The G2D tool has been applied in the two best genome scan susceptibility regions: 6q26 between markers D6S476 and D6S305, and 10q26.3 between markers D10S1223 and D10S1248. We used two of the approaches considered in G2D [18] to pre-select gene lists in these regions. The first approach uses a description of the phenotype to point to genes in a region. This method works with automatically derived relationships between the disease symptoms (as MeSH C terms) and gene features (as Gene Ontology or GO terms [25]) that are obtained from the literature and Entrez gene database (http://www.ncbi.nlm.nih.gov/). We call this procedure the “PHENOTYPE” method. The second approach consists on automatically finding genes in a region that are similar to other genes previously associated to asthma. To do this, G2D measures the semantic distance between the annotations of the “known genes” and the annotations of genes in the problem region assigned by homology searches. We call this procedure the “KNOWN GENES” method. For details about the algorithm see the G2D web site at http://www.ogic.ca/projects/g2d_2/ and [17], [18].

Association Study

SNP selection.

The HapMap database (http://www.hapmap.org/) has been used to identify SNPs assumed to be polymorphic in the SLSJ population. TagSNPs were then selected with the tagger program implemented in the Haploview software (version 3.32)[26] using an r2 cutoff of 0.8 and a minor allele frequency (MAF) over 0.10 to cover each whole gene. SNPs were also prioritized on their localization (coding or untranslated regions-see supplementary Table S2). All SNPs are referred using their reference sequence number (rs#).

SNP genotyping.

Eighty SNPs have been genotyped by the Sequenom® matrix-assisted laser desorption/ionization time-of-flight mass array spectrometer (Sequenom Inc., San Diego, CA) (Table S2). Sequenom primers were designed using the Sequenom SNP Assay Design software version 3.0 for iPLEX reactions. A total of 74 assays were designed for a single multiplex reaction. The assay group file containing the PCR primers and the iPLEX extension probes can be supplied on request to the corresponding author. The protocol and reaction conditions are in accordance with the manufacturer [27]. The genotypes were viewed and analyzed using the MassARRAY Typer software version 3.4 (Sequenom Inc., San Diego, CA). The ten remaining SNPs (Table S2) have been genotyped by the TaqMan® SNP Genotyping Assays (Applied Biosystems, Foster City, CA) using the Rotor-Gene™ real-time PCR (Corbett Research Ltd, Sydney, Australia). Protocol and method were supplied by the manufacturer and PCR conditions were optimized to get a good cluster separation between different genotypes (see supplementary Table S3 for PCR conditions). Genotypes were attributed by the Rotor Gene software using the scatter graph analysis option.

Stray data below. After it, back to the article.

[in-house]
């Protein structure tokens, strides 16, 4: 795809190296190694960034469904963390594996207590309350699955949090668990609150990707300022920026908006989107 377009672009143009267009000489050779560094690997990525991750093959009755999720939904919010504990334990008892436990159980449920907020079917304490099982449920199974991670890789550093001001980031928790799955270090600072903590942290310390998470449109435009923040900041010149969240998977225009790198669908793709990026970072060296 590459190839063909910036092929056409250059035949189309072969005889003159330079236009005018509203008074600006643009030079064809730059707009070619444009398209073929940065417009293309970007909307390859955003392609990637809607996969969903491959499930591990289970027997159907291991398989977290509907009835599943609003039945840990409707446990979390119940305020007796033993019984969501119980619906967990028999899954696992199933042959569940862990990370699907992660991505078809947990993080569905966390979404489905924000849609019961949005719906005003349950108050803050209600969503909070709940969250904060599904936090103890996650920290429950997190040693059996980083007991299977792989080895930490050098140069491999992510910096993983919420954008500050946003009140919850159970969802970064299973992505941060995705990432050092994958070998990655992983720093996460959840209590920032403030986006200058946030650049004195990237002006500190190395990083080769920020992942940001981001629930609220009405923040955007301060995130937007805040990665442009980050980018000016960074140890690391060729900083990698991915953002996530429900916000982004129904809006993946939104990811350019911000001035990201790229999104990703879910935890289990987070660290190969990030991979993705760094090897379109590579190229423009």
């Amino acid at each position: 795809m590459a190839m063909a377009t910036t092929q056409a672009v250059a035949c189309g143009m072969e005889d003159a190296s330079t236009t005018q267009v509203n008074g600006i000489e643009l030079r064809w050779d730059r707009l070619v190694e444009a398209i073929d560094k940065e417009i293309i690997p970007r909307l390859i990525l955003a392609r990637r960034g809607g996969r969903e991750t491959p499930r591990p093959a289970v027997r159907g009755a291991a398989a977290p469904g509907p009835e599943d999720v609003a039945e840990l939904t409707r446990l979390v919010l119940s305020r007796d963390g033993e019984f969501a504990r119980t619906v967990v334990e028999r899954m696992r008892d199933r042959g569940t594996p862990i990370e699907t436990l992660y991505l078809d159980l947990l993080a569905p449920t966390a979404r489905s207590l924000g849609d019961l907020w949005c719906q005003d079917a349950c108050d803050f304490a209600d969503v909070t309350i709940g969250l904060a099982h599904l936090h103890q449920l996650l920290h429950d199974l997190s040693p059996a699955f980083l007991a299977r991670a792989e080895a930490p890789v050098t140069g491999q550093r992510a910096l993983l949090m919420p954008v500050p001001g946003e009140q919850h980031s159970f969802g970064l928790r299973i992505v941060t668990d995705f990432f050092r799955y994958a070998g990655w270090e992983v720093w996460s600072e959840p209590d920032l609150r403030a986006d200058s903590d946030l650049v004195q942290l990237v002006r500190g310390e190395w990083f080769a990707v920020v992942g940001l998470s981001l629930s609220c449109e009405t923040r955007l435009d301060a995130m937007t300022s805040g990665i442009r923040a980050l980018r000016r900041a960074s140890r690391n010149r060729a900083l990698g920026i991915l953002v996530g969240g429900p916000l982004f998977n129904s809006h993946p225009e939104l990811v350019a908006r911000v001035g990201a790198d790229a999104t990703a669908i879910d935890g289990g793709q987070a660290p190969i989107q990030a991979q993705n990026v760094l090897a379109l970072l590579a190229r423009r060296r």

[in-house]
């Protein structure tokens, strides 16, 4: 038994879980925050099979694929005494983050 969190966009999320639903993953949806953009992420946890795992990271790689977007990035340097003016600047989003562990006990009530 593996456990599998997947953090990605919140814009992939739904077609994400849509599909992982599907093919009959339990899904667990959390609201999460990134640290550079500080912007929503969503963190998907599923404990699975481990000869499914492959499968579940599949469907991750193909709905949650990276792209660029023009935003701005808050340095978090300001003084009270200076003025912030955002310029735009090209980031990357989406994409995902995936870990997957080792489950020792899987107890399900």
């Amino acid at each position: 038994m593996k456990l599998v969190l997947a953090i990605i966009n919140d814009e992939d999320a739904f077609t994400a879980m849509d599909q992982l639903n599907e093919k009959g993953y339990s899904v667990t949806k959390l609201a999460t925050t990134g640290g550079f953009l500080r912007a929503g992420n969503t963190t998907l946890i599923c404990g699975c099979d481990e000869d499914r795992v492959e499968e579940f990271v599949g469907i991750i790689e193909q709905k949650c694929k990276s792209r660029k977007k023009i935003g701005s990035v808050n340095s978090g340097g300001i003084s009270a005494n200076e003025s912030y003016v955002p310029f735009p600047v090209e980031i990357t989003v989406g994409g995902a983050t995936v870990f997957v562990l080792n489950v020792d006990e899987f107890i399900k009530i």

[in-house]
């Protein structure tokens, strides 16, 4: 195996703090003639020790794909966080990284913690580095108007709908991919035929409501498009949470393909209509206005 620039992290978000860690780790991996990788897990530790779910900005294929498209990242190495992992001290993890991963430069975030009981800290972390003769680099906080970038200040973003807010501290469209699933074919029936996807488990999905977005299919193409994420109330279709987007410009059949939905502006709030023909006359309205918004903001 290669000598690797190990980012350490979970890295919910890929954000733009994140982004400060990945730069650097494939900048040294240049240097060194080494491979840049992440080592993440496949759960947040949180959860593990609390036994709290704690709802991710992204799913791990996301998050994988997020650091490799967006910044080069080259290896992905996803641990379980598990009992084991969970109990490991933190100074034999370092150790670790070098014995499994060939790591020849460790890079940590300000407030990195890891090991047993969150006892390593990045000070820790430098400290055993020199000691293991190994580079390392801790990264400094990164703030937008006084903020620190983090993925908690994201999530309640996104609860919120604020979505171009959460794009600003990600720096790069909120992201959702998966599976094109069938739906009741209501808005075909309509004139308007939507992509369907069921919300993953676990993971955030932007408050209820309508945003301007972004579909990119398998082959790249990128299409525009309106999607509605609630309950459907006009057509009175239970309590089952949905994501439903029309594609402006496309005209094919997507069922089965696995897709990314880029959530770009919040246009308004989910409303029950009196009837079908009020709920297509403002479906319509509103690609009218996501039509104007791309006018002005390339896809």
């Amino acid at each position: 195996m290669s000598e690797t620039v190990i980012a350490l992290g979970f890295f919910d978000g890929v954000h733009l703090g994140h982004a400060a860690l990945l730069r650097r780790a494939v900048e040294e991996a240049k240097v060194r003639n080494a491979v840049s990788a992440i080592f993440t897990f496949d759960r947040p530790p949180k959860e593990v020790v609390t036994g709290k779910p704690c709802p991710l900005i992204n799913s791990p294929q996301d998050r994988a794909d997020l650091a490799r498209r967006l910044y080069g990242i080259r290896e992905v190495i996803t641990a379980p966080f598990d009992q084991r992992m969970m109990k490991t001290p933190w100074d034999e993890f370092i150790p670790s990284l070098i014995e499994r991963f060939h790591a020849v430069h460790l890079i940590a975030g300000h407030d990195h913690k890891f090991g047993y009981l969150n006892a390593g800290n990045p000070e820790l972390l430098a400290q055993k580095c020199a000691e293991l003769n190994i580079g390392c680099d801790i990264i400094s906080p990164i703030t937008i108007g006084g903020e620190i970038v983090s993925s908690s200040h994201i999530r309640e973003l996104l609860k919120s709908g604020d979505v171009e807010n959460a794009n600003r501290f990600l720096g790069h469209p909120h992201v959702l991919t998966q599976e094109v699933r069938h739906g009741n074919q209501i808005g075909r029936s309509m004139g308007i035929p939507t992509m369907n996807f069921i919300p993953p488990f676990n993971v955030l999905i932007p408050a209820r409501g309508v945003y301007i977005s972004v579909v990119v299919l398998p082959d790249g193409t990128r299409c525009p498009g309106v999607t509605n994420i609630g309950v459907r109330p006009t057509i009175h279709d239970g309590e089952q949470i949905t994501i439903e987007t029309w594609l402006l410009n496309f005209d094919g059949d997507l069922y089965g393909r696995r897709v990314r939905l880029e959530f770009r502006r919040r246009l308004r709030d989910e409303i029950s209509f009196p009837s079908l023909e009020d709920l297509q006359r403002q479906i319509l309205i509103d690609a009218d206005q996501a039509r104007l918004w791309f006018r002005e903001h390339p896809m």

Statistical analysis.

Family-based association testing has been performed with the FBAT software (version 1.7) using an empirical estimate of the variance [28][30] to correctly account for linkage. A Sidak correction for multiple testing has been applied on the p-values accounting for the effective number of independent phenotypes and SNPs, according to the definition of Li and Ji [31], as implemented in the SNPSpD program [32] (see the online supporting Text S1 file for supplementary details). Parent-specific transmission disequilibrium tests were performed using sib_tdt from the ASPEX package (http://aspex.sourceforge.net/). Mendelian errors have been assessed by FBAT and Hardy-Weinberg equilibrium has been assessed with Haploview software (version 3.32)[26].

PTPRE Sequencing

Forty unrelated SLSJ subjects (validated with the BALSAC database [33]) presenting full-fit allergic asthmatic criteria and that have contributed to the PTPRE association were selected. PTPRE sequence information was obtained from Ensembl database (http://www.ensembl.org/index.html, release 46). The sequencing was divided in six regions that spanned 2.7 kb, starting from the exon 2 to the exon 4. Oligonucleotides and PCR conditions are listed in Table S4. Amplification products were purified with multiscreen PCR plates (Millipore Corporation, Billerica, MA), sequenced with BigDye terminator v3.1 chemistry following instructions of the manufacturer and analyzed on a 3100 Genetic analyzer (Applied Biosystems, Foster City, CA). Sequence analysis was performed with Codoncode Aligner software (CodonCode Corporation, http://www.codoncode.com/). The identified SNPs presenting MAF over 0.05 have been genotyped in the SLSJ sample using a Sequenom panel and analyzed with FBAT, as described above. Newly described SNPs have been submitted to NCBI (http://www.ncbi.nlm.nih.gov/) SNP database.

Replication Study